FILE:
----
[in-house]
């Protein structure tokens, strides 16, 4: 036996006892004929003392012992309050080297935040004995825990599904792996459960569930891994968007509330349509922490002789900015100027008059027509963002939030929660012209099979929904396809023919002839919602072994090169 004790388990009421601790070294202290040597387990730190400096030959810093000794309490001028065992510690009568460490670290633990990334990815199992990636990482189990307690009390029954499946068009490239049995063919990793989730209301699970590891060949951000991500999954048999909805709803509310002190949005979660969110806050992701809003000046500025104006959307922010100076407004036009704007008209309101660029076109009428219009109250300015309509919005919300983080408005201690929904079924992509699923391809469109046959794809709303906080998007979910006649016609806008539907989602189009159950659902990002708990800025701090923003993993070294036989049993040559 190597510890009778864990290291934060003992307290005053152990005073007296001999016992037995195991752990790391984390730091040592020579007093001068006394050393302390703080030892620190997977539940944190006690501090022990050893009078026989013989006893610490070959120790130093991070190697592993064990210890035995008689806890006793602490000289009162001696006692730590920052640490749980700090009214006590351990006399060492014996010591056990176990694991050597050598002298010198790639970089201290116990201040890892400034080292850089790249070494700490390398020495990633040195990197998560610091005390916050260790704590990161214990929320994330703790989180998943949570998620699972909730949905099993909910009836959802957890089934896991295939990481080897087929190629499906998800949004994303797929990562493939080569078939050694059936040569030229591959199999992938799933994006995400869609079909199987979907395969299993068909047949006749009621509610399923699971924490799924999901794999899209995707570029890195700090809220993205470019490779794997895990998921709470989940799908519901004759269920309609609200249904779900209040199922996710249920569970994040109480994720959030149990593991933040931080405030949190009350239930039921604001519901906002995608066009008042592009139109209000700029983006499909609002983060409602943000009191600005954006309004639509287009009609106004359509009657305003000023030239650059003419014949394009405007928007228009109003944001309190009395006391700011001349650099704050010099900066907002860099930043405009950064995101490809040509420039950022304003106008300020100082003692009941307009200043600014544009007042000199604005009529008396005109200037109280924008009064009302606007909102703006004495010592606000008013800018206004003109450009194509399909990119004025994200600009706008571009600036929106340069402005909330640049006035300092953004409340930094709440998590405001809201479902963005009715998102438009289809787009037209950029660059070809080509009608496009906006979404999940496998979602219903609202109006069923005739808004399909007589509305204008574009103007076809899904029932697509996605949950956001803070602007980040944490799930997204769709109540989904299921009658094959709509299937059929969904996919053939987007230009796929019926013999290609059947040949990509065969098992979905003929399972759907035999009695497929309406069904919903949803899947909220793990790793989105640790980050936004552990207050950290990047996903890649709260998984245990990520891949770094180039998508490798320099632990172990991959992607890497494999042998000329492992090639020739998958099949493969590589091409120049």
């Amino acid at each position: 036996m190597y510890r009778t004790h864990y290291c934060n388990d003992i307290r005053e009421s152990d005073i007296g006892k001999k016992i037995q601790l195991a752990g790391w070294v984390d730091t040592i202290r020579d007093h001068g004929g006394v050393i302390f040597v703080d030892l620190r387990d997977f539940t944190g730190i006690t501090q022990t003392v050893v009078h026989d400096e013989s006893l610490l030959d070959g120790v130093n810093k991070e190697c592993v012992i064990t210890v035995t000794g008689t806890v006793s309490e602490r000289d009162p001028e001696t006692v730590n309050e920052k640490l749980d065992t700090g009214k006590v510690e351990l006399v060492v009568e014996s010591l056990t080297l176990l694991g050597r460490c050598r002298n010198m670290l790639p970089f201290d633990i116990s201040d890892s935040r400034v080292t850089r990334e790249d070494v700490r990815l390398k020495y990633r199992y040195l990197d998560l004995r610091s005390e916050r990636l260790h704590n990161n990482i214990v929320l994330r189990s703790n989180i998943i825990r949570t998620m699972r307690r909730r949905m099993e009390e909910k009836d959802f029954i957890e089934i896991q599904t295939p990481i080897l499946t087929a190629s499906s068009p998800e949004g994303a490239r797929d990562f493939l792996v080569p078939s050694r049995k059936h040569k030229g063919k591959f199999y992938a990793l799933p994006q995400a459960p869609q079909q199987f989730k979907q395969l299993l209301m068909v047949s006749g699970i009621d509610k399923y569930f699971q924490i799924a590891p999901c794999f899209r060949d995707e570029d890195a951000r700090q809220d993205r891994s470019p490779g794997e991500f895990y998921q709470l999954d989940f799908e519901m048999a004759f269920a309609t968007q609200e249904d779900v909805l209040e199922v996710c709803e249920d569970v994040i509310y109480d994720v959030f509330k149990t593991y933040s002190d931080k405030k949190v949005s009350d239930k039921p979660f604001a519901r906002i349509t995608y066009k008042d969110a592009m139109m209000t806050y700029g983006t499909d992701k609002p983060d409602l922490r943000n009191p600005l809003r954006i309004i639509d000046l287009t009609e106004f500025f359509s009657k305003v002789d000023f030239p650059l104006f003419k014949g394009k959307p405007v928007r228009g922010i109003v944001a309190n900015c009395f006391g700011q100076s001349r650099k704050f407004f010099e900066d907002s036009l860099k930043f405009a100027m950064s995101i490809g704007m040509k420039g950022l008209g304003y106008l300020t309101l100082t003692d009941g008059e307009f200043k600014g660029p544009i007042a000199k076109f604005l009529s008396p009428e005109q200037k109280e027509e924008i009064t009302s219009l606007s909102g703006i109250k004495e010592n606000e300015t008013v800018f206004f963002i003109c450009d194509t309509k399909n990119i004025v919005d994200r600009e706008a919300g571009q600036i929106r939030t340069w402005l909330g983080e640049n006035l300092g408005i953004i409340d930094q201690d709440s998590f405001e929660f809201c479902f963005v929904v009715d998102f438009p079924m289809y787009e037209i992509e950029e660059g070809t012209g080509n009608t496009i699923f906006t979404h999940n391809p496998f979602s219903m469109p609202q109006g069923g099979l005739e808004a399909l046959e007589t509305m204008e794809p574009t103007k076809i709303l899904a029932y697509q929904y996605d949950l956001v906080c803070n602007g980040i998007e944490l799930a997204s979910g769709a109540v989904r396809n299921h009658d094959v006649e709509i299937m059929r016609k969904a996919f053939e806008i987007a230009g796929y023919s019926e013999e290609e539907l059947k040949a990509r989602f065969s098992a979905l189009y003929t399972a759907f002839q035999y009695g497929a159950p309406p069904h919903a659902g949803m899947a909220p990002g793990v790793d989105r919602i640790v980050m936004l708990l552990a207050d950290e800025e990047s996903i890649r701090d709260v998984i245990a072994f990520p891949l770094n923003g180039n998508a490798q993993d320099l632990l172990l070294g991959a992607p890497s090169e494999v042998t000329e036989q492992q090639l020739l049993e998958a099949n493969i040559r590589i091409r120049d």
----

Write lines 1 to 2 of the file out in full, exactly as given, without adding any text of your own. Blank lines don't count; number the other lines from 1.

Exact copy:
[in-house]
């Protein structure tokens, strides 16, 4: 036996006892004929003392012992309050080297935040004995825990599904792996459960569930891994968007509330349509922490002789900015100027008059027509963002939030929660012209099979929904396809023919002839919602072994090169 004790388990009421601790070294202290040597387990730190400096030959810093000794309490001028065992510690009568460490670290633990990334990815199992990636990482189990307690009390029954499946068009490239049995063919990793989730209301699970590891060949951000991500999954048999909805709803509310002190949005979660969110806050992701809003000046500025104006959307922010100076407004036009704007008209309101660029076109009428219009109250300015309509919005919300983080408005201690929904079924992509699923391809469109046959794809709303906080998007979910006649016609806008539907989602189009159950659902990002708990800025701090923003993993070294036989049993040559 190597510890009778864990290291934060003992307290005053152990005073007296001999016992037995195991752990790391984390730091040592020579007093001068006394050393302390703080030892620190997977539940944190006690501090022990050893009078026989013989006893610490070959120790130093991070190697592993064990210890035995008689806890006793602490000289009162001696006692730590920052640490749980700090009214006590351990006399060492014996010591056990176990694991050597050598002298010198790639970089201290116990201040890892400034080292850089790249070494700490390398020495990633040195990197998560610091005390916050260790704590990161214990929320994330703790989180998943949570998620699972909730949905099993909910009836959802957890089934896991295939990481080897087929190629499906998800949004994303797929990562493939080569078939050694059936040569030229591959199999992938799933994006995400869609079909199987979907395969299993068909047949006749009621509610399923699971924490799924999901794999899209995707570029890195700090809220993205470019490779794997895990998921709470989940799908519901004759269920309609609200249904779900209040199922996710249920569970994040109480994720959030149990593991933040931080405030949190009350239930039921604001519901906002995608066009008042592009139109209000700029983006499909609002983060409602943000009191600005954006309004639509287009009609106004359509009657305003000023030239650059003419014949394009405007928007228009109003944001309190009395006391700011001349650099704050010099900066907002860099930043405009950064995101490809040509420039950022304003106008300020100082003692009941307009200043600014544009007042000199604005009529008396005109200037109280924008009064009302606007909102703006004495010592606000008013800018206004003109450009194509399909990119004025994200600009706008571009600036929106340069402005909330640049006035300092953004409340930094709440998590405001809201479902963005009715998102438009289809787009037209950029660059070809080509009608496009906006979404999940496998979602219903609202109006069923005739808004399909007589509305204008574009103007076809899904029932697509996605949950956001803070602007980040944490799930997204769709109540989904299921009658094959709509299937059929969904996919053939987007230009796929019926013999290609059947040949990509065969098992979905003929399972759907035999009695497929309406069904919903949803899947909220793990790793989105640790980050936004552990207050950290990047996903890649709260998984245990990520891949770094180039998508490798320099632990172990991959992607890497494999042998000329492992090639020739998958099949493969590589091409120049």